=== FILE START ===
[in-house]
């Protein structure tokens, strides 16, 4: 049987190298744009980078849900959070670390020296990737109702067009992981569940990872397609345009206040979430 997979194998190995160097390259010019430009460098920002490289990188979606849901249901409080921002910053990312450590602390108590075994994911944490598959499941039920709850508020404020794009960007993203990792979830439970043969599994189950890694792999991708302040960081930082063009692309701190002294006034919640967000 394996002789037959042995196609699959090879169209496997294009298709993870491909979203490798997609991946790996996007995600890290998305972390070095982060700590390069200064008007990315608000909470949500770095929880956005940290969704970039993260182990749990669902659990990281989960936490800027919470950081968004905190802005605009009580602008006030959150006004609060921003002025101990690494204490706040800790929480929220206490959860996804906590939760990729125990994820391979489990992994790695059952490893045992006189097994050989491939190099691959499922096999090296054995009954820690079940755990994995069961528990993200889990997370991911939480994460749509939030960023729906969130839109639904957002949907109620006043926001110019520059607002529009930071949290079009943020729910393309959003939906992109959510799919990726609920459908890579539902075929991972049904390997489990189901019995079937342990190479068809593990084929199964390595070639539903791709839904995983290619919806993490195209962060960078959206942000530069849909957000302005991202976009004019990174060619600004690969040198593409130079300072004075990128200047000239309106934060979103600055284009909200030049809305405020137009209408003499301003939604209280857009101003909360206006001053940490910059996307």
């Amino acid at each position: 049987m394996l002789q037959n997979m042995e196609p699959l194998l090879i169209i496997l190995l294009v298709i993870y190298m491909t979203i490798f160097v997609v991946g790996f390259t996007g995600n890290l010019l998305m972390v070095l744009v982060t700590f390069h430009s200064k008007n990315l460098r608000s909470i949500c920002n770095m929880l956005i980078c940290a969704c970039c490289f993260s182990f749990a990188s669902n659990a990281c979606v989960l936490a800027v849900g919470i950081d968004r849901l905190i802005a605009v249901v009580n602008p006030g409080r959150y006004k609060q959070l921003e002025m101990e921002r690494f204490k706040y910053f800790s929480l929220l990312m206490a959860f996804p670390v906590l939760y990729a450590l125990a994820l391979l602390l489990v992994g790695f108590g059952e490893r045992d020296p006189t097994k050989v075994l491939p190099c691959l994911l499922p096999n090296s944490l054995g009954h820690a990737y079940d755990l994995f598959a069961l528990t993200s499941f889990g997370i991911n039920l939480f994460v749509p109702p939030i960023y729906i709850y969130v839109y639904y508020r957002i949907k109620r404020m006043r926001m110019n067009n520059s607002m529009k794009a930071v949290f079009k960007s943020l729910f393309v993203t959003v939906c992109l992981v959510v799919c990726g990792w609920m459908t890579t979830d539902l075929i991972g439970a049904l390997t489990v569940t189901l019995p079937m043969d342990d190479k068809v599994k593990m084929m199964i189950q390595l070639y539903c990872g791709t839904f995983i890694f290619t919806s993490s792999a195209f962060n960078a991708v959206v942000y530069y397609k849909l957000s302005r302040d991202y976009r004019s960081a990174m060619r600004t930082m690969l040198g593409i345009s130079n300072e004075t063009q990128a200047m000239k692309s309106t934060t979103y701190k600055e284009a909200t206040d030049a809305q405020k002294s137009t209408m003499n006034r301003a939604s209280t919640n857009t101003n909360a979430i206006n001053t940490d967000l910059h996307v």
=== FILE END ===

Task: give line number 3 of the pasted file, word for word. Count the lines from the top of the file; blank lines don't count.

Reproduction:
């Amino acid at each position: 049987m394996l002789q037959n997979m042995e196609p699959l194998l090879i169209i496997l190995l294009v298709i993870y190298m491909t979203i490798f160097v997609v991946g790996f390259t996007g995600n890290l010019l998305m972390v070095l744009v982060t700590f390069h430009s200064k008007n990315l460098r608000s909470i949500c920002n770095m929880l956005i980078c940290a969704c970039c490289f993260s182990f749990a990188s669902n659990a990281c979606v989960l936490a800027v849900g919470i950081d968004r849901l905190i802005a605009v249901v009580n602008p006030g409080r959150y006004k609060q959070l921003e002025m101990e921002r690494f204490k706040y910053f800790s929480l929220l990312m206490a959860f996804p670390v906590l939760y990729a450590l125990a994820l391979l602390l489990v992994g790695f108590g059952e490893r045992d020296p006189t097994k050989v075994l491939p190099c691959l994911l499922p096999n090296s944490l054995g009954h820690a990737y079940d755990l994995f598959a069961l528990t993200s499941f889990g997370i991911n039920l939480f994460v749509p109702p939030i960023y729906i709850y969130v839109y639904y508020r957002i949907k109620r404020m006043r926001m110019n067009n520059s607002m529009k794009a930071v949290f079009k960007s943020l729910f393309v993203t959003v939906c992109l992981v959510v799919c990726g990792w609920m459908t890579t979830d539902l075929i991972g439970a049904l390997t489990v569940t189901l019995p079937m043969d342990d190479k068809v599994k593990m084929m199964i189950q390595l070639y539903c990872g791709t839904f995983i890694f290619t919806s993490s792999a195209f962060n960078a991708v959206v942000y530069y397609k849909l957000s302005r302040d991202y976009r004019s960081a990174m060619r600004t930082m690969l040198g593409i345009s130079n300072e004075t063009q990128a200047m000239k692309s309106t934060t979103y701190k600055e284009a909200t206040d030049a809305q405020k002294s137009t209408m003499n006034r301003a939604s209280t919640n857009t101003n909360a979430i206006n001053t940490d967000l910059h996307v």